Phillip Hammond took centre stage today to announce…not very much really. This was not a budget of a government about to go to the country, as some have called for. More likely this was about digging in for the long haul and battening down the hatches for the stormy winds of Brexit negotiations over the next few years. The chances of the government embarking on major policy programmes while consumed by one of the trickiest tasks of a generation were always pretty slim of course. That said, there were a few snippets to interest the world of charities.
A widely expected investment in social care will undoubtedly be welcomed by those charities working in the health and social care world. The Chancellor announced £2bn over 3 years—frontloaded to £1.2bn in 2017-8, £800m in 2018-19, and £400m in 2019-20. Whether this will be enough is another question, and it will undoubtedly emerge pretty soon as to whether it is genuinely new money, or to be found from elsewhere in the system with all the knock-on effects that will entail.
The longer term review that was widely trailed will in fact be a green paper, so perhaps not the kind of independent commission many hoped for. And the Chancellor already ruled out one of the potential funding sources—the so-called ‘Death Tax’. As we said before the budget, charities will need to be gearing up to lobby for the causes and beneficiaries they represent if this latest review is to lead to any kind of sustainable solution.
The days of new city deals and metro-mayors being announced at seemingly every budget appear long gone. Devolution this time round was limited to the devolution of the thorny issue of business rate relief for the most complex cases-along with £300m. The one new deal announced was not with a core city outside the capital in an attempt to rebalance the economy, but with London itself. However there may well be opportunities for charities to get involved in a package covering criminal justice, health and skills.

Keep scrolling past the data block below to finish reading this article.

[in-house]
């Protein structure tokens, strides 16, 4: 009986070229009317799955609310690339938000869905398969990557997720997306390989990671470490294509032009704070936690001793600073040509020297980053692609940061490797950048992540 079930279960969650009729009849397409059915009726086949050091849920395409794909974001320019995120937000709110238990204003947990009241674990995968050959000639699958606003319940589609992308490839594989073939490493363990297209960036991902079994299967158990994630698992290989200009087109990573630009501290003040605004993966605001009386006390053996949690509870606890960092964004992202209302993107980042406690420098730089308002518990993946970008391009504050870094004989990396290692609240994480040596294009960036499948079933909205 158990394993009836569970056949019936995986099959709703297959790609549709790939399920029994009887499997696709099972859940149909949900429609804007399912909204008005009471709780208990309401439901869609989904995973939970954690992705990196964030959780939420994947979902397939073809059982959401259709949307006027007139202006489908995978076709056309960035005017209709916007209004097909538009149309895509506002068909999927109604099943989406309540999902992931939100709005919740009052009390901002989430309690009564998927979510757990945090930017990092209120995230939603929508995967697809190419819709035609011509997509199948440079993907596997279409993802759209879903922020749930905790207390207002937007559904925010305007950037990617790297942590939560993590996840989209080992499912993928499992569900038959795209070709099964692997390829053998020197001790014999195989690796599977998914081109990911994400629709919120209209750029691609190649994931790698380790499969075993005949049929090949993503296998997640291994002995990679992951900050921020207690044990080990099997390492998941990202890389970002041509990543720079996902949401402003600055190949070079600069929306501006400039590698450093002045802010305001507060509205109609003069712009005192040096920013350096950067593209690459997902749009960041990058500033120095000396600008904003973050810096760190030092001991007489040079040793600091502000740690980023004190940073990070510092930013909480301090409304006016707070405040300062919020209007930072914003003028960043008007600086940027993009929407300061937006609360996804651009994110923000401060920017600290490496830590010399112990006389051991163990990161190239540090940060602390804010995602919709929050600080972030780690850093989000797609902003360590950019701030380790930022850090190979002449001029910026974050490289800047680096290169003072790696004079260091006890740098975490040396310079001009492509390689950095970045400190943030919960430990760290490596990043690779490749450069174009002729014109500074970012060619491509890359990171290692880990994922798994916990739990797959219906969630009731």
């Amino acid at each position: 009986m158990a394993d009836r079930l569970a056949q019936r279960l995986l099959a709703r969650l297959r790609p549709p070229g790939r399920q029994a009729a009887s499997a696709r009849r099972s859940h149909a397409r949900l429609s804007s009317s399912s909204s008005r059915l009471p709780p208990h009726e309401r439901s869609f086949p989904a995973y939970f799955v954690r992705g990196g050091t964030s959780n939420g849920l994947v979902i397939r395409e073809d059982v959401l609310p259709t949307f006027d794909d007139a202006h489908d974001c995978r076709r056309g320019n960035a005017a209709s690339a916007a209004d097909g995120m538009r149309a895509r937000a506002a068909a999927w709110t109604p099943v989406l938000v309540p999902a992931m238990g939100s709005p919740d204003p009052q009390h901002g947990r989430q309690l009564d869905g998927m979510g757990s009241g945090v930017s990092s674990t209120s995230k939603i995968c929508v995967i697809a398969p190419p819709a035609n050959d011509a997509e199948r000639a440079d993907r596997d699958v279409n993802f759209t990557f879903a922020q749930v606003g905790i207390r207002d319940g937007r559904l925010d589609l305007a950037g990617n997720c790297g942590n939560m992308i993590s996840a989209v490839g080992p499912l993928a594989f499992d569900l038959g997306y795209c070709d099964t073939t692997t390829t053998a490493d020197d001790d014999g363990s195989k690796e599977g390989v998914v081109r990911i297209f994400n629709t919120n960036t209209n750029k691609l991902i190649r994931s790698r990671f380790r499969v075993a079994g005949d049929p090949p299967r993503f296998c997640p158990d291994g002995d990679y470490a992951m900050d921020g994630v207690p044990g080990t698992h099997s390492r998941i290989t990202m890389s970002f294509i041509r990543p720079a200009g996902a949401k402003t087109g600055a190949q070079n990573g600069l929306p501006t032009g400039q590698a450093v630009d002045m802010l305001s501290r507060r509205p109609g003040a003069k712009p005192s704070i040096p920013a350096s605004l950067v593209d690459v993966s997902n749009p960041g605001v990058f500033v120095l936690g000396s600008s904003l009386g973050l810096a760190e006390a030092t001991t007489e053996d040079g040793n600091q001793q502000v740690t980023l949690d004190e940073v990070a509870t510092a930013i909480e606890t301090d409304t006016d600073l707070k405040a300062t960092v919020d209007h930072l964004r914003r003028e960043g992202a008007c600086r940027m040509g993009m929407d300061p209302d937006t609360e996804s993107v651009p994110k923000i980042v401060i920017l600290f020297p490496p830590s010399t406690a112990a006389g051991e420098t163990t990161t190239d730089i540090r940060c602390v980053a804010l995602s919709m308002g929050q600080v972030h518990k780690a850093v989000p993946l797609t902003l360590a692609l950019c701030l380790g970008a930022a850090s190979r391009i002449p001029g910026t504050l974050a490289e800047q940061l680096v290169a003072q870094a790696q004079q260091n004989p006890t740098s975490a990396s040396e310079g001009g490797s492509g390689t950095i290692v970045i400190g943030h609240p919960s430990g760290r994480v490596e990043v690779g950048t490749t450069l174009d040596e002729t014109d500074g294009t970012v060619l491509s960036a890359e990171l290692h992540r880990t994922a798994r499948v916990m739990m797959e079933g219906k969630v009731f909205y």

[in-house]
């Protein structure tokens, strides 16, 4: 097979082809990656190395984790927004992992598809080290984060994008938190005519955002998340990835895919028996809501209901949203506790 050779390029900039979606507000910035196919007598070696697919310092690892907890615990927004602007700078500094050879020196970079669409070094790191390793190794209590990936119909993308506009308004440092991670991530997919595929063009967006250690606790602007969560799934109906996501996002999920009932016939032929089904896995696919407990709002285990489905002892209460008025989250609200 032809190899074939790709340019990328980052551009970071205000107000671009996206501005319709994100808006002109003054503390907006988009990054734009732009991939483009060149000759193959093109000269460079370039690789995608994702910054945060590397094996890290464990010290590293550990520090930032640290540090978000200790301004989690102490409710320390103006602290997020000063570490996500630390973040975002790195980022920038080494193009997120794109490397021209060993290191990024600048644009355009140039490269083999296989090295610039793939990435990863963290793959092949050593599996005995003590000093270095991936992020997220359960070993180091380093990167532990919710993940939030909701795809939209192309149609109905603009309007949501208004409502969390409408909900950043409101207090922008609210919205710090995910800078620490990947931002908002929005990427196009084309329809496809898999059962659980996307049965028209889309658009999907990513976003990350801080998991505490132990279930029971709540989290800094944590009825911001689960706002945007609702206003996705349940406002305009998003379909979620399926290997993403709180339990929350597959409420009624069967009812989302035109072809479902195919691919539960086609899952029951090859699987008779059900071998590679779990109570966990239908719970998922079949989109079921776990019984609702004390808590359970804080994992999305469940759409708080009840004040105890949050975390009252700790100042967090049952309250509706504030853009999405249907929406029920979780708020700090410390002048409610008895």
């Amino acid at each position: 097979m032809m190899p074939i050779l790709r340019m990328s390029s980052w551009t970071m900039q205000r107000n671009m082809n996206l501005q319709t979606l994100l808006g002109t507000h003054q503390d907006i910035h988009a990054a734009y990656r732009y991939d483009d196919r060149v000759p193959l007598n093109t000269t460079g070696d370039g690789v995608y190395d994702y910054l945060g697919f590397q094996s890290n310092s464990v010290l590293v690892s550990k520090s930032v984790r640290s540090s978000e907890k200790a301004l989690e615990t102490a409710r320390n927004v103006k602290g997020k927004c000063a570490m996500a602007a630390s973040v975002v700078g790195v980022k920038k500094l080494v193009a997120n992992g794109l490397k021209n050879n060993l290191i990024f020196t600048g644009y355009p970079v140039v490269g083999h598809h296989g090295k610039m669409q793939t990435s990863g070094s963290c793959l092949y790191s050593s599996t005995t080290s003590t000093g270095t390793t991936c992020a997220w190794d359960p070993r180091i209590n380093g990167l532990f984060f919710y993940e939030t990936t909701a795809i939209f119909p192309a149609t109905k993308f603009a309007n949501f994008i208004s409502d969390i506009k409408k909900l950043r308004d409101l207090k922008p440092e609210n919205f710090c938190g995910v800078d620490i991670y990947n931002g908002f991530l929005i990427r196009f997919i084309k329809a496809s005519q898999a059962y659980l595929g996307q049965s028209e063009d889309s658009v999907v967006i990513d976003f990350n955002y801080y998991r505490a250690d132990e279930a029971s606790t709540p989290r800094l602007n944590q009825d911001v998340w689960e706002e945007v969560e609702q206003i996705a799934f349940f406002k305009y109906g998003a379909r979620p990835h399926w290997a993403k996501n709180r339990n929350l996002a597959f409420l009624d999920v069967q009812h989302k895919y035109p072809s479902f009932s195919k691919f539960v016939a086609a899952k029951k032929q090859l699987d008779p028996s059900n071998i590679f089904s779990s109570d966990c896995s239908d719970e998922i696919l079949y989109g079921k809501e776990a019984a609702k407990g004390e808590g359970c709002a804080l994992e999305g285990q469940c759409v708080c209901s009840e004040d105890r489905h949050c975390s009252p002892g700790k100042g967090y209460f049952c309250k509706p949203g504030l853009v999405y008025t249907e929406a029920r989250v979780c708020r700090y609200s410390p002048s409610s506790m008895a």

International Women’ Day
As the Budget fell on International Women’s Day it almost felt inevitable that some funding would be announced to tackle issues related to violence against women and girls. The £20m funding spread equally over two years will undoubtedly be welcome to a sub-sector that has faced significant challenges in recent years as local government funding has become more restricted. But it’s still a drop in the ocean compared to changes to supported housing funding which affects refuges. Much of the sector is still holding its breath for the outcome of the latest consultation here.
Once the budget is unpicked, the bigger headlines might relate to the rather technical passage on changes to National Insurance Contributions for the self-employed. It is interesting to reflect that the Chancellor felt secure enough to potentially upset a growing portion of voters. Again, it’s another sign an election is unlikely to be in the offing. But steering through Brexit with a majority of 17 is going to be a herculean task that may well suck all the energy from government. It leaves charities working on influencing policy to achieve their mission with a bit of a dilemma over the next few years—does it mean that significant policy change is effectively off the government’s agenda, or does it free the sector up to take the lead in other ways?